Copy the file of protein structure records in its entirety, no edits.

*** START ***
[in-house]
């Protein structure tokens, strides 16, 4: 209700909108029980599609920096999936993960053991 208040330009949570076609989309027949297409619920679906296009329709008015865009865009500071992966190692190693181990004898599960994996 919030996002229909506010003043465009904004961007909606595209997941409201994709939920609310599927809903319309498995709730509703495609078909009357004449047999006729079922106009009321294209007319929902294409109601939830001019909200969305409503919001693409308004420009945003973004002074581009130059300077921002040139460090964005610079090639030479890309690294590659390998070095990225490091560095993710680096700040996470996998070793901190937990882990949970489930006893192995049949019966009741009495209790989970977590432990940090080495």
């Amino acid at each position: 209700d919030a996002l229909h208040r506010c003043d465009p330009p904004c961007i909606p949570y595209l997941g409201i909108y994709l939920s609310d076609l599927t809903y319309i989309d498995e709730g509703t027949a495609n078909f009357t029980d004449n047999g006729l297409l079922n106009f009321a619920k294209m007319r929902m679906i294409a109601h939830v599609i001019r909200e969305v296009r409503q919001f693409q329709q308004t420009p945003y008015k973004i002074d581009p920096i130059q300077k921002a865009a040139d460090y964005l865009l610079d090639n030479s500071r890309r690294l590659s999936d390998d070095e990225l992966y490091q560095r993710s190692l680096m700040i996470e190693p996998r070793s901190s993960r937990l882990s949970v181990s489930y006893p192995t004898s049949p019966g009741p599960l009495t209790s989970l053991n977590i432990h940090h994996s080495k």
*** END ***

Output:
[in-house]
């Protein structure tokens, strides 16, 4: 209700909108029980599609920096999936993960053991 208040330009949570076609989309027949297409619920679906296009329709008015865009865009500071992966190692190693181990004898599960994996 919030996002229909506010003043465009904004961007909606595209997941409201994709939920609310599927809903319309498995709730509703495609078909009357004449047999006729079922106009009321294209007319929902294409109601939830001019909200969305409503919001693409308004420009945003973004002074581009130059300077921002040139460090964005610079090639030479890309690294590659390998070095990225490091560095993710680096700040996470996998070793901190937990882990949970489930006893192995049949019966009741009495209790989970977590432990940090080495």
């Amino acid at each position: 209700d919030a996002l229909h208040r506010c003043d465009p330009p904004c961007i909606p949570y595209l997941g409201i909108y994709l939920s609310d076609l599927t809903y319309i989309d498995e709730g509703t027949a495609n078909f009357t029980d004449n047999g006729l297409l079922n106009f009321a619920k294209m007319r929902m679906i294409a109601h939830v599609i001019r909200e969305v296009r409503q919001f693409q329709q308004t420009p945003y008015k973004i002074d581009p920096i130059q300077k921002a865009a040139d460090y964005l865009l610079d090639n030479s500071r890309r690294l590659s999936d390998d070095e990225l992966y490091q560095r993710s190692l680096m700040i996470e190693p996998r070793s901190s993960r937990l882990s949970v181990s489930y006893p192995t004898s049949p019966g009741p599960l009495t209790s989970l053991n977590i432990h940090h994996s080495k």